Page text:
LOOKING FOR COMEDY IN THE MUSLIM WORLD (Albert Brooks). 98 minutes. Opens Friday (January 20). For venues and times, see Movie Listings. Rating: NNN Rating: NNN
Midway through the amusing and inoffensive Looking For Comedy In The Muslim World , writer/director/actor Albert Brooks , basically playing himself, gives us the key to the movie.
Comics, he tells us, don't want to talk about other comics. They just want to talk about themselves. So true. This film should be called Looking For Comedy In Albert Brooks's World.
After a disastrous meeting for a role with director Penny Marshall (deadpan, and terrific), a dejected Brooks gets asked by the government to travel to India and Pakistan to discover what 300 million people find funny.
Flanked by two government agents and a perky Indian assistant, Brooks initially asks people on the street what makes them laugh. No response. Then he gets the great idea to hold a concert in New Delhi - his first stand-up concert in 30 years - to see which jokes fly with the audience.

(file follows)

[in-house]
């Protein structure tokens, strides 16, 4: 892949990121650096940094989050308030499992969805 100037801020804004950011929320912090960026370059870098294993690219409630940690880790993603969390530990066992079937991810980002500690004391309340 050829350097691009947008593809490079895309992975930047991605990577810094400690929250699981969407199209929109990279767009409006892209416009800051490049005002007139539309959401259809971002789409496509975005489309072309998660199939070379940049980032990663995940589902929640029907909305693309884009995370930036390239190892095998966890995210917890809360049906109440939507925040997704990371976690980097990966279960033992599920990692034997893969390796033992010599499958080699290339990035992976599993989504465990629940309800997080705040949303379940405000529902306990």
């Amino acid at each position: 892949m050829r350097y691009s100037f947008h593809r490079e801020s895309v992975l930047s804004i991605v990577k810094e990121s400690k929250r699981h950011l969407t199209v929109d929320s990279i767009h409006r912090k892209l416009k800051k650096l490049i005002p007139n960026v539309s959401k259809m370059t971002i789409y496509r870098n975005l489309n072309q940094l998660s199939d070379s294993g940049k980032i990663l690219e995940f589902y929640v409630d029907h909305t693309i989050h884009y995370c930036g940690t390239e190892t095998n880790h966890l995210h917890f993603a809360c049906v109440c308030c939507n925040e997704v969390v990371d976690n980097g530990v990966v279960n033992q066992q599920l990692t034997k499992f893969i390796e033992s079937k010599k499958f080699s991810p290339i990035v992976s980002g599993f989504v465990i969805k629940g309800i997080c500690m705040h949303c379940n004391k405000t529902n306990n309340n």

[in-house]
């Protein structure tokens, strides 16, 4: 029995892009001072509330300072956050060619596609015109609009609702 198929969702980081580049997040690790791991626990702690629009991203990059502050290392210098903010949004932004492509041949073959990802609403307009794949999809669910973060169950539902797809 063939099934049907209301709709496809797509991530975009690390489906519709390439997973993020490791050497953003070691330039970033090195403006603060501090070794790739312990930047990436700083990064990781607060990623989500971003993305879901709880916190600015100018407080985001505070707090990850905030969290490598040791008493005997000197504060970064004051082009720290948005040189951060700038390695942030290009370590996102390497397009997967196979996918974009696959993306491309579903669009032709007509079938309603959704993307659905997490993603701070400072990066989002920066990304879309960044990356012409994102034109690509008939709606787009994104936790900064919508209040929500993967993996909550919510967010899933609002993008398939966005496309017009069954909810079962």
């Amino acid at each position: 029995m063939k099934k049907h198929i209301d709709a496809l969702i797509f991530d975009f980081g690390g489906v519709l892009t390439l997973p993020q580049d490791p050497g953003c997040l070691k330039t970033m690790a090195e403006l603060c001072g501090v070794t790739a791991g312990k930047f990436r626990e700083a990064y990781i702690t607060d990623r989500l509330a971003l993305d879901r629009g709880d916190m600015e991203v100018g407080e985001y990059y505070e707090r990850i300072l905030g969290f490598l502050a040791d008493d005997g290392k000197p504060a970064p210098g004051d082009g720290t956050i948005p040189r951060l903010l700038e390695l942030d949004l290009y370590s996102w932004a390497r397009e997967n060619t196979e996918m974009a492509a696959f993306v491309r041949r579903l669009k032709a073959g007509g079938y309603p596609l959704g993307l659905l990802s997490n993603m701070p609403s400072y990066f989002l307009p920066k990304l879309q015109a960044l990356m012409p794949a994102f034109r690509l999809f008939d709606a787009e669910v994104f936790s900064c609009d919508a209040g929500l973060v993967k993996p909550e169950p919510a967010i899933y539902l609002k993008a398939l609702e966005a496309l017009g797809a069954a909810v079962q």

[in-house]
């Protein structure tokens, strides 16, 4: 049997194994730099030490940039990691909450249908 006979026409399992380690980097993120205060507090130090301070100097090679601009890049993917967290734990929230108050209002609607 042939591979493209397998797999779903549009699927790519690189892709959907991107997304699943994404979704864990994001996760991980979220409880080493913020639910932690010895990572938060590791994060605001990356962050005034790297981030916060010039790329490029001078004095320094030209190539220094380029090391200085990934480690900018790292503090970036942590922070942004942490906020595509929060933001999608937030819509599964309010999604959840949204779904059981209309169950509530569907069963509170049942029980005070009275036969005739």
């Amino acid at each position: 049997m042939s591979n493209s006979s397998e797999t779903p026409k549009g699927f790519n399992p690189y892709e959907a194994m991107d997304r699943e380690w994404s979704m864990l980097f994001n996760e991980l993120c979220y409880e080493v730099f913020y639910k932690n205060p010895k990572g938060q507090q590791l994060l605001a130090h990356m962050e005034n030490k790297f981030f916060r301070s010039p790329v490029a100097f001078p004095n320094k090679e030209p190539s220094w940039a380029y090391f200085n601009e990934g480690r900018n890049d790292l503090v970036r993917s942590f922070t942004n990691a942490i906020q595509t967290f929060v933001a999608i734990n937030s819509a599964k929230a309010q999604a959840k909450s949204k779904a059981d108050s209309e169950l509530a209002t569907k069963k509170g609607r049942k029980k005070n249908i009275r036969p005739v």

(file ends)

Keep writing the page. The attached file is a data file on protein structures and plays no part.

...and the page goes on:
Meanwhile, in the film's least successful plotline, the governments of India and Pakistan, secretly monitoring Brooks's activities, believe he's some sort of U.S. spy. International tensions escalate.
Brooks, often considered the poor person's Woody Allen, still knows how to set up a joke. The funniest ongoing gag concerns a call centre next to his office in India that dispenses help to everyone from the William Morris Agency to the White House. Brooks also delivers some great one-liners about the navel-gazing entertainment industry.
Some visual jokes - including one at the Taj Mahal - fall flat. And the film has very little emotional range.
If you're a Brooks fan, fine. See it, and by the way, e-mail me after and tell me if you, too, think he's wearing a hairpiece. But if you take the title too seriously, you'll be disappointed.